Family trips are a golden opportunity for most people like me to indulge in photography as well as have some time with family. Even if it is another city next to mine or an exotic holiday destination, photo-opportunities abound. In the language of management gurus, such trips give access to low hanging fruits, the ease to create photographs of something different.
For a person living next to sea, seascapes are no longer interesting. Another person residing in city hates the cement forest. Exchange their locations and both of them start clicking photos. A change of place makes a huge difference. It opens up the mind to see new things. All the worries are left behind.
A lot of us take these much needed holidays with our families. Our spouse, kids, parents and sometime even far off relatives accompany us on these trips. It is fun spending the time together. I have been trying to combine all my family trips with photography walks. I carry around a camera bag, which was even used to store new diapers for my daughter, just in case.
I click photos of the images that I visualize and I also click pictures of my family. Some of the best keepers that I have are of my daughter and my wife.
(I had lunch in a Bamboo Hut on one of my family trips. Even the roof of that hut was an interesting subject for me. Nikon D200 with Nikkor 18-35mm lens, f/3.5, shutter speed 1/13 sec)
One of the challenges that I have faced while combining family trips and photography is the ‘challenge of limitations’. I can not carry enough equipment. Sometimes not even a tripod or a spare lens. Not that I am complaining. This has made me into a better photographer by using my available equipment to the maximum. I get to see things within the limitations of the equipment that I have and suddenly the limitation vanishes. The images start to appear before me as I would see them through my camera. Another limitation is the time. My family wants to keep on walking and enjoying which gives me very little time to linger around and compose my thoughts. I do miss many interesting photos but again this has taught me to know my camera well and be quick in visualizing and making my photographs.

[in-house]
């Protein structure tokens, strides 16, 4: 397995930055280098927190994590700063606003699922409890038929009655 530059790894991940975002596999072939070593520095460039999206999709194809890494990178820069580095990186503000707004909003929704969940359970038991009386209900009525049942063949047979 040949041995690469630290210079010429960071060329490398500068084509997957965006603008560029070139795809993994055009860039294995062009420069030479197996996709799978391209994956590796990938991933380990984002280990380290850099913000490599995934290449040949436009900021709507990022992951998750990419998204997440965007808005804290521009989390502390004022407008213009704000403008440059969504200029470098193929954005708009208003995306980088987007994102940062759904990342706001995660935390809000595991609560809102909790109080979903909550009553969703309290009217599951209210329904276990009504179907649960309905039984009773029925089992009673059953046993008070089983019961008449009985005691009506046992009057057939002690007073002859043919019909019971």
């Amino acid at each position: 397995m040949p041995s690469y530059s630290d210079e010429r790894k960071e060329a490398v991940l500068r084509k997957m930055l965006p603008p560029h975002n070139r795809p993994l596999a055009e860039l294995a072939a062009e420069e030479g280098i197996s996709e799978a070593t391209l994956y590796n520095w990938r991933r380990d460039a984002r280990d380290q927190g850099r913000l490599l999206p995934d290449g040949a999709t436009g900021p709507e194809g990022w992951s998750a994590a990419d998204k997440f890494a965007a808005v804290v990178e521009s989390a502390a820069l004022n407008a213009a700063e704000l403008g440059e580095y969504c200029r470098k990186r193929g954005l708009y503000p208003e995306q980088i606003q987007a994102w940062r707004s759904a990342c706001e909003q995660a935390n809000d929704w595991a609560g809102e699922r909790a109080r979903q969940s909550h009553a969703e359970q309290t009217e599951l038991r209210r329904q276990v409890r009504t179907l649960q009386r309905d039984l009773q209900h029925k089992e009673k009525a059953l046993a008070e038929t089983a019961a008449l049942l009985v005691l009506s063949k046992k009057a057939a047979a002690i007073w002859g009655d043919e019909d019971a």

Quite frequently my family members add that missing human touch to otherwise mundane shots. Their images tell vast stories too. In a trip that I took sometime back with my family to a sea-side holiday destination, my daughter was overjoyed to see the vast expanse of the water and sands. For her this was the biggest sand-box that she had come across where she could build all kinds of castles.
(Nikon Df, Nikkor 50mm, f/5.6, 1/100 sec at 100 ISO)
One of the factors that most vacation pictures miss is the photographer itself. I used to have almost no pictures of my own in my family trips pictures. Thankfully my wife started photographing too and now I also appear as a part of my family on these trips.
My advice to those of you planning a combined family trip and serious photography –
- Carry only the essential photography equipment (less than what you think is essential)
- Be a part of at least some of the photographs
- Learn to use your camera and be quick in capturing the images
- Keep your family first and then the photography
- Give time to your family
- Try to go to a place which interests everyone
I had gone to a wonderful town some months back with my family. It had back waters which receded on low tides. The tide timings during my trip was such that I had to be there early in the morning to watch the birds sweep down to grab their food (crabs). After a couple of days of early morning trips, my wife complained about lack of sleep even while on a holiday. I had to give them a day off on the very next morning and I did not plan anything on that day.
(A walk in a park with my family in early autumn. I took this picture while they walked a little behind me. They were collecting chestnuts while I got time to enjoy photography.)
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